It’s Not Just About the Money

About a week ago I wrote about "why you should or, should not, go into business." Now, unfortunately, I am writing about someone I know who opened a business for one of those wrong reasons and it came back to haunt him.

A couple of years ago a friend of mine left his job in Corporate America. He took with him a fairly nice buyout and decided to start his own business. He had spent his entire career as a corporate executive and had no prior experience in the world of Small Business, not that I believe this is a big negative.

For the good part of a year he researched business opportunities; mostly franchise opportunities. A good move, since the support he would receive would help limit his inexperience in running a small business. He finally settled on a franchise in the fitness industry, and opened up a health club for overweight women. Another good choice, in that this is a growth industry and no country spends more on fitness and weight loss than the U.S.

About a year later, he is in the process of closing the doors. What happened?

According to my friend, his research was right. The weight loss and exercise segment of the 40 plus women’s market exploded right when he was opening. Then he added, "We just did not know that everyone else and their brother were also entering the market at the same time. That, and all the weight loss pills, Bowflex and exercise equipment ads, diet fads like Atkins and South Beach, Curves, Lady’s Workout Express… well, lets just say that the competition is a lot tougher than we imagined."

Now that sounds good, but a couple of things bothered me. 1) Sometimes the reason there’s a lot of competition and everybody is flocking to service the market, is that there’s a lot of customers. If I’m all alone in a market place, I’m going to start wondering if there’s a need. 2) I don’t know too many start-up small businesses who make it after a year, let alone 2 or 3. I know after my first five years in business, I was doing so well that I was dead broke and in debt. But here I am after almost 19 years in business. So why give up so easily?

I think the biggest mistake my friend made was choosing a business for its potential to make him money, rather than something he would really love doing.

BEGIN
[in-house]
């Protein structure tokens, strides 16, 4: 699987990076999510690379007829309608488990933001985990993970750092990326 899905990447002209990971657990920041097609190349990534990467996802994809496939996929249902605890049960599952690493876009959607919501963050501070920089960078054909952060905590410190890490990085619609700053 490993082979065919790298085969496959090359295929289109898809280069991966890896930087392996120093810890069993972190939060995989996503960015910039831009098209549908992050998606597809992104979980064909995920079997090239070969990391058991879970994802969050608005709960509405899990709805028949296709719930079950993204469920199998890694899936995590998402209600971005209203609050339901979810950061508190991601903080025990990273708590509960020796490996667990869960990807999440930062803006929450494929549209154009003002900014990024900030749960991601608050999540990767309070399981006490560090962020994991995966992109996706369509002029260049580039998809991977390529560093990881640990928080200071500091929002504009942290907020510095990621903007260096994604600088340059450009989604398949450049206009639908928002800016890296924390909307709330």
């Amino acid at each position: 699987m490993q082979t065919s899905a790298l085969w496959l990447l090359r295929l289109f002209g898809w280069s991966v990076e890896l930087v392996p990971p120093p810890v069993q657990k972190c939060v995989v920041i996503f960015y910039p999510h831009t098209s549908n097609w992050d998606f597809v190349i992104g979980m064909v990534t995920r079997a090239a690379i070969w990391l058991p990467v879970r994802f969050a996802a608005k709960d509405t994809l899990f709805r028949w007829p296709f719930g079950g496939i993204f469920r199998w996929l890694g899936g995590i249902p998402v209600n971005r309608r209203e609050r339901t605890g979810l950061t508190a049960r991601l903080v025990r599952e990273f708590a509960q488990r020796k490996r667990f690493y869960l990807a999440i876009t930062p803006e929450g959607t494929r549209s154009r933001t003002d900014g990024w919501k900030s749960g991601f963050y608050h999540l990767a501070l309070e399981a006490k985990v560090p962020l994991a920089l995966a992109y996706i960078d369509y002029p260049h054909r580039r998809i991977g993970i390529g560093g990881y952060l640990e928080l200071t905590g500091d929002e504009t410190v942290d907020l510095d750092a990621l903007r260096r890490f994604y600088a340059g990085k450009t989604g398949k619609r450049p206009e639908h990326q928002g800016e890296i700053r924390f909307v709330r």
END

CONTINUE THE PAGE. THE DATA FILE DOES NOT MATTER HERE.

Starting your own small business is a huge commitment. If you are not willing to lay everything on the line every day, your chances for success are slim. Add to that the fact that the last thing that ever comes is the money and you have to say to yourself; "If I don’t really, truly love what I do, what’s going to keep me going during those times when there’s no money coming in?"


Time Saving Tips: Part II

In the last entry, I started a series on "Time Saving Tips." The purpose of this series is not to make you "Time Management Geniuses," but to help you save those small bits of time (maybe 10 to 15 minutes a day), that can either make you more productive, or relieve that extra stress in your life.

To review: the four tips I gave you were:

1. Break down major tasks into small ones.

2. Learn to say "No," easily and graciously.

3. Pay your bills online.

4. Block out a time each day for return calls and emails.

Here are four more tips guaranteed to save you time:

5. Periodically revise your short and long term goals. I suggest going over your short term goals (one to two years) every month. For your intermediate and long term goals (three years +) every three to six months. The reasons for this are pretty clear: 1) People change: over a period of time your priorities will change. What seemed important to you a few months ago might not be important now. Get rid of it. No need to waste your time chasing a goal you don’t want. 2) To make sure you haven’t veered off course from your plan and to make sure you’ve made the right amount of progress toward your goals.

6. Never do more than one major thing at any one moment, although you might shift back and forth among projects. It’s impossible to do more than one thing at a time. Try to concentrate on each task till it’s done. Naturally, when something comes up that has to be done immediately, you’ll have to switch; just don’t forget to go back to what you were doing.